MultiWindow versus MWExtWM

Joe Krahn
Wed Sep 7 16:46:00 GMT 2005

billh wrote:
> Any discussion of internal vs external window management cannot take 
> place without acknowledging the fact that we are talking about XWindows 
> operating within another window system, Cygwin/X.  The immediate fact 
> here is that any action that a window manager takes that is synchronous 
> to the actions of the clients, such as on an xterm resize, when the 
> window manager may inforce an incremental sizing based on the character 
> width  or heighth has to be handled in the window proc of the X server 
> running as a Windows client, otherwise the sequence of events cannot be 
> the same as in a native X Windows environment.  In the case of window 
> resizing, the first order solution has the window being resized to any 
> arbitrary size by the Windows window system, and then a second event 
> where an external window manager would resize the window to a size based 
> on window hints registered with the X Window system.  Though this can 
> happen very quickly, there are always side effects typically  in older 
> programs that are perhaps more reliant on past behavior of X and even in 
> some cases certain window managers.
>   Okay, I'll fess up.  I used to work for WRQ on the ReflectionX 
> server.  We found that in fact there were financial reasons, meaning 
> enough customers, to support both approaches.  Some customers wanted a 
> more Windows centric look and feel and some needed for compatibility 
> reasons an X window manager.
I'm not trying to discuss Win32 WM-proxy versus a true X Window Manager.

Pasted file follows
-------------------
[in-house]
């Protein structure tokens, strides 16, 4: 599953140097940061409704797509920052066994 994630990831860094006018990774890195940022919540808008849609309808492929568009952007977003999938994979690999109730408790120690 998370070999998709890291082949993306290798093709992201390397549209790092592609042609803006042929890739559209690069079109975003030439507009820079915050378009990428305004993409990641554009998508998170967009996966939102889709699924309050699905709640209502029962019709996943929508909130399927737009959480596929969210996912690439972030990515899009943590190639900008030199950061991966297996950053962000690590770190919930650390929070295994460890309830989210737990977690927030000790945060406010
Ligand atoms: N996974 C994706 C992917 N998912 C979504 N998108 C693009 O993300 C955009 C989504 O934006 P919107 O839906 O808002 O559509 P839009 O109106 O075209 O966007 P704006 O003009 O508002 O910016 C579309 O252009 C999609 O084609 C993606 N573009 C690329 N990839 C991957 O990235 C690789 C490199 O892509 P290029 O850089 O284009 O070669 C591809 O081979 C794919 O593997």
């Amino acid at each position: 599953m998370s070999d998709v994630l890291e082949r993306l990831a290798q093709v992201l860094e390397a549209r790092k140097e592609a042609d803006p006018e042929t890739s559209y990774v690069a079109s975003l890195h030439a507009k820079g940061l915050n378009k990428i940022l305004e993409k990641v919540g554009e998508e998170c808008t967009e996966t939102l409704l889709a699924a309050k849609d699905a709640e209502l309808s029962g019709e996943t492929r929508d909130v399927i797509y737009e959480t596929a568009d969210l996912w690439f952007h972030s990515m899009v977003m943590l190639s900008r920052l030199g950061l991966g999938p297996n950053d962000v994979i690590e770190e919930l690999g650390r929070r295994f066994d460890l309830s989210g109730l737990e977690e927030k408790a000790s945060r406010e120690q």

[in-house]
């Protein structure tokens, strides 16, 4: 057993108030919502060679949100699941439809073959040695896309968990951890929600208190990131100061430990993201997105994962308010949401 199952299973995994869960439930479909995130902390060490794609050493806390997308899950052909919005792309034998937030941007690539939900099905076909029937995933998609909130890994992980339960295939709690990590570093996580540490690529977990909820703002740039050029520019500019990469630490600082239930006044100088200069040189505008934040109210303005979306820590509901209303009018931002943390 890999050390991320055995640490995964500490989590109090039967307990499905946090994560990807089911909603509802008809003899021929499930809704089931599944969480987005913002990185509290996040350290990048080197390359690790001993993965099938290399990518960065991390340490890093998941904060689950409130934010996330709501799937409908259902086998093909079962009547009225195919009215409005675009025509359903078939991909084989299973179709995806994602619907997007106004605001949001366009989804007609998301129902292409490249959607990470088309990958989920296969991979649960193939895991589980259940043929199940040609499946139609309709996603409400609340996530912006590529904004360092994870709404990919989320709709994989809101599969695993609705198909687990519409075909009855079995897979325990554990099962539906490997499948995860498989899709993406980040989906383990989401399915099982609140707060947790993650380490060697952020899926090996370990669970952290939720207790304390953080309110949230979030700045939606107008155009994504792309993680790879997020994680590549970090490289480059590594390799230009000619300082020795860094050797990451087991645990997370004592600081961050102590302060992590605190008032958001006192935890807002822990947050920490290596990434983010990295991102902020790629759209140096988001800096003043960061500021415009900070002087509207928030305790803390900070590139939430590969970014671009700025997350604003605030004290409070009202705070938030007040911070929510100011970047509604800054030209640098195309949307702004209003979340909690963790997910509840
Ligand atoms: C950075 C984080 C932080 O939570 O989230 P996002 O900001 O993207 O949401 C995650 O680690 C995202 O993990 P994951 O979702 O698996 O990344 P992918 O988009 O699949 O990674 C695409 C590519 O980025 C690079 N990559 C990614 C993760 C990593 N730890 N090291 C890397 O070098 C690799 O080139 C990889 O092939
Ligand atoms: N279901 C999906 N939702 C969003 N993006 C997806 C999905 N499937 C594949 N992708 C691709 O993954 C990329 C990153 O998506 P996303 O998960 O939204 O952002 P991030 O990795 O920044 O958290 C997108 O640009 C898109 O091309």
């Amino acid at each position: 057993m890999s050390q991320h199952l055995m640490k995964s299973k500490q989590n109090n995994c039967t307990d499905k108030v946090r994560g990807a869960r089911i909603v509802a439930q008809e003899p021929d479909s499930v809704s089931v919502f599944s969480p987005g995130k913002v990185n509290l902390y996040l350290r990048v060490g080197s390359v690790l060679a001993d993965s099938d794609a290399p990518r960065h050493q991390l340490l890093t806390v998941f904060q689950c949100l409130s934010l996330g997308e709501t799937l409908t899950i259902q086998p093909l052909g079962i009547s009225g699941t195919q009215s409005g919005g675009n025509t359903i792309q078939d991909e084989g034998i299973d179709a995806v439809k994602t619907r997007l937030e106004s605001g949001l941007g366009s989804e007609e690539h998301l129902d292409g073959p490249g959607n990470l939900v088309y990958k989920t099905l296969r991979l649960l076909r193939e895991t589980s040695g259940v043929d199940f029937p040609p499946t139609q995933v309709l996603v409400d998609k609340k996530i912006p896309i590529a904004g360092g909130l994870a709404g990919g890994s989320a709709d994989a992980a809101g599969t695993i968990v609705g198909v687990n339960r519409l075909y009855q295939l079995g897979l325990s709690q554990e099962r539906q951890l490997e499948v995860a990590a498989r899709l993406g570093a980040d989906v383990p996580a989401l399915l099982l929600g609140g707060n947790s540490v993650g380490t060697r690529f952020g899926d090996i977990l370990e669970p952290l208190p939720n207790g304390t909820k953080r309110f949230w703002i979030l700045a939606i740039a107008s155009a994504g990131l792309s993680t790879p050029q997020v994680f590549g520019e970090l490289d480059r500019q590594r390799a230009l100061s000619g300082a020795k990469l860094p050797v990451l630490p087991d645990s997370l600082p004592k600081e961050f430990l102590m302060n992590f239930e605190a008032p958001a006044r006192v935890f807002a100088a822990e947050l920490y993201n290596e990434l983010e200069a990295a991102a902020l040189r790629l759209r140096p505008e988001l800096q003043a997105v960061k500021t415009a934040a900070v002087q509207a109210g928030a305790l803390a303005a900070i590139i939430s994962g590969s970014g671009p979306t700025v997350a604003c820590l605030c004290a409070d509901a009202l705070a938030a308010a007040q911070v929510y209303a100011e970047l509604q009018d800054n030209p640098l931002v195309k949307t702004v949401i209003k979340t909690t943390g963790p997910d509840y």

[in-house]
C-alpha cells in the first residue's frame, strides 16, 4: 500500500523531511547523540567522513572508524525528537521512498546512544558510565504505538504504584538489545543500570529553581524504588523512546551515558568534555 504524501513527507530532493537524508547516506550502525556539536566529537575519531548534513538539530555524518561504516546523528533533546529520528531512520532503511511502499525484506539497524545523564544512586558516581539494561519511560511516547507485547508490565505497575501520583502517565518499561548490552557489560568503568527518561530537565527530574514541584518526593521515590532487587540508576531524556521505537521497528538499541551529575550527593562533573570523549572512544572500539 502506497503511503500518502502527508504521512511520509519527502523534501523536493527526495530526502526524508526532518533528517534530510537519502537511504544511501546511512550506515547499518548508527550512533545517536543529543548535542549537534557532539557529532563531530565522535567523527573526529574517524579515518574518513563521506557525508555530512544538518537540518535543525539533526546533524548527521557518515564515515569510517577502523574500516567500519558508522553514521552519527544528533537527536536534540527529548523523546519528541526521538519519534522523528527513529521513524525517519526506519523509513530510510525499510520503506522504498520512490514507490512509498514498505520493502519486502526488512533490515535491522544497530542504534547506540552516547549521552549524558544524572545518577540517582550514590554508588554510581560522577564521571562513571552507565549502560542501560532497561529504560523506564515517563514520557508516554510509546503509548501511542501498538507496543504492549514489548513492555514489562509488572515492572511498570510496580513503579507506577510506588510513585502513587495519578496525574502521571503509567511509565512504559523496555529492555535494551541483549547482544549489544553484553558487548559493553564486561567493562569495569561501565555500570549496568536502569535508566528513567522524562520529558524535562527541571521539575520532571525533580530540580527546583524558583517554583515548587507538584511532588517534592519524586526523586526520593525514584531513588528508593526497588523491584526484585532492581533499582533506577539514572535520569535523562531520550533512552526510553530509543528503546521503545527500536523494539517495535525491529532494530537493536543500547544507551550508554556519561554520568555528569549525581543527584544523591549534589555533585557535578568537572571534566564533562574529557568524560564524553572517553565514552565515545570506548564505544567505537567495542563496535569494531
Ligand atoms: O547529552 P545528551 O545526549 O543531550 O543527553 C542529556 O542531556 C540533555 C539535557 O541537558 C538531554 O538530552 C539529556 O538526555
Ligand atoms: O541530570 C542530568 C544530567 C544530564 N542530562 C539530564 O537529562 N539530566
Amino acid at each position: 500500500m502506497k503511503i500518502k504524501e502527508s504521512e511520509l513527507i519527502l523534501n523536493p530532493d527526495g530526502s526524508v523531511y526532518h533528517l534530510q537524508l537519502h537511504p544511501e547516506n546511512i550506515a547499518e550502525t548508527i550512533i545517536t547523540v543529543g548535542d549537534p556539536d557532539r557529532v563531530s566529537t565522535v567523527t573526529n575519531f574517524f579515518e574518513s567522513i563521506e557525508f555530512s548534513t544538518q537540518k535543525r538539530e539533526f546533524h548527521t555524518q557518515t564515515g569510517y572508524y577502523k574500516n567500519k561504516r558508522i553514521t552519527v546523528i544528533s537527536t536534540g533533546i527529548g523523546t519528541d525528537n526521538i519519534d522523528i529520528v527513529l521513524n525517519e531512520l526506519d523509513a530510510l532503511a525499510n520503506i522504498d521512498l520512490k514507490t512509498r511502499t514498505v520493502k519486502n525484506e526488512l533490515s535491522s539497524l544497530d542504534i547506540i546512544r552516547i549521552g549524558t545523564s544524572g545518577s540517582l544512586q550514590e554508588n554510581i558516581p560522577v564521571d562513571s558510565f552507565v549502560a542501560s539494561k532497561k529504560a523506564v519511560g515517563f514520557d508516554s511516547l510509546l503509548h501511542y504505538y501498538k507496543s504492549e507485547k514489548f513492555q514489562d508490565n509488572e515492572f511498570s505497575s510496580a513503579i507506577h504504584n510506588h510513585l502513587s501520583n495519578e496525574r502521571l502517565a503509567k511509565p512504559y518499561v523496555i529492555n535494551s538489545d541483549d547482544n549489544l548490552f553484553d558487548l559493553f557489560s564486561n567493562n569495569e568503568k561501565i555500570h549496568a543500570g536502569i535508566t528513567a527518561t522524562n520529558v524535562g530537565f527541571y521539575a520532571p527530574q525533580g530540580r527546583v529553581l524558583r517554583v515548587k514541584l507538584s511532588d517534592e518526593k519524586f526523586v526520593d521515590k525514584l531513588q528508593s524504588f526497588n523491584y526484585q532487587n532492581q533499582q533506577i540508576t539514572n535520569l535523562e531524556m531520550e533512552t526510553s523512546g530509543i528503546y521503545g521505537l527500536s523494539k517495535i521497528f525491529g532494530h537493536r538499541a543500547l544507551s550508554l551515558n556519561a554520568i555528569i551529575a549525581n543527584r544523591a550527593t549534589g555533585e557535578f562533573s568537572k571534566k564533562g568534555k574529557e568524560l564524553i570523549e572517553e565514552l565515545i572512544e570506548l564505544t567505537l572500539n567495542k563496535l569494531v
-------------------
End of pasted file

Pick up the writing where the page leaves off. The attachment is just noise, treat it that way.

I'm simply comparing how the Win32 WM is implemented. I think most 
people would prefer using the Win32 WM, if there were no compatibilty 
problems. (BTW: what types of compatibilyt problems were there?)

What I am aiming toward is Windows-managed windows, but proxied in a way 
that works more like a native X window manager. This means that most of 
the WndProc handling needs to be handled by "Window Manager" code. 
That's why I suggested WndProc Hooking.

> I ported GWM to our environment and my associate Kyle went through the 
> ICCCM documents and made our Windows management mode honor all of that 
> documents guidelines for window management.   This gave us both modes at 
> the flip of a switch in the control interface gui.   For a commercial 
> product, we could justify both.
My idea is that WndProc hooking can allow you to turn the internal WM on 
or off by adding/removing WndProc hooks (or possibly internal "hooks".)

I'm just suggesting that using the external WM approach will simplify 
the code; it's rather messy right now.
> THings may have changed, but i tend to doubt it.
> PS
> This is offered in the spirit of openness.  I am not saying that you 
> should 'go commercial' for your X in Windows needs.  Actually I am 
> currently working on a Linux on Windows product that has its own X 
> Server port via a frame buffer driver.  Very cool!  Don't port your 
> Linux code, run it natively!!!
> Joe Krahn wrote:
>> What is the history of internal versus external Win32 WMs? It seems 
>> that Cygwin/X is favoring the internal WM, even though the external WM 
>> is a better fit to the X server design.
>> I was looking into adding some NET_WM/EWMH features (mainly icons for 
>> now), and realized that most things have to be done differently on an 
>> internal WM, meaning extra work making non-reusable code.
>> The current external WM is implemented using a proper X extension, 
>> which might be the source of some problems with the external WM. Maybe 
>> an efficient solution for the external WM would be to use WndProc 
>> hooks, so that window message passing can be done natively instead of 
>> through an X extension.
>> Joe
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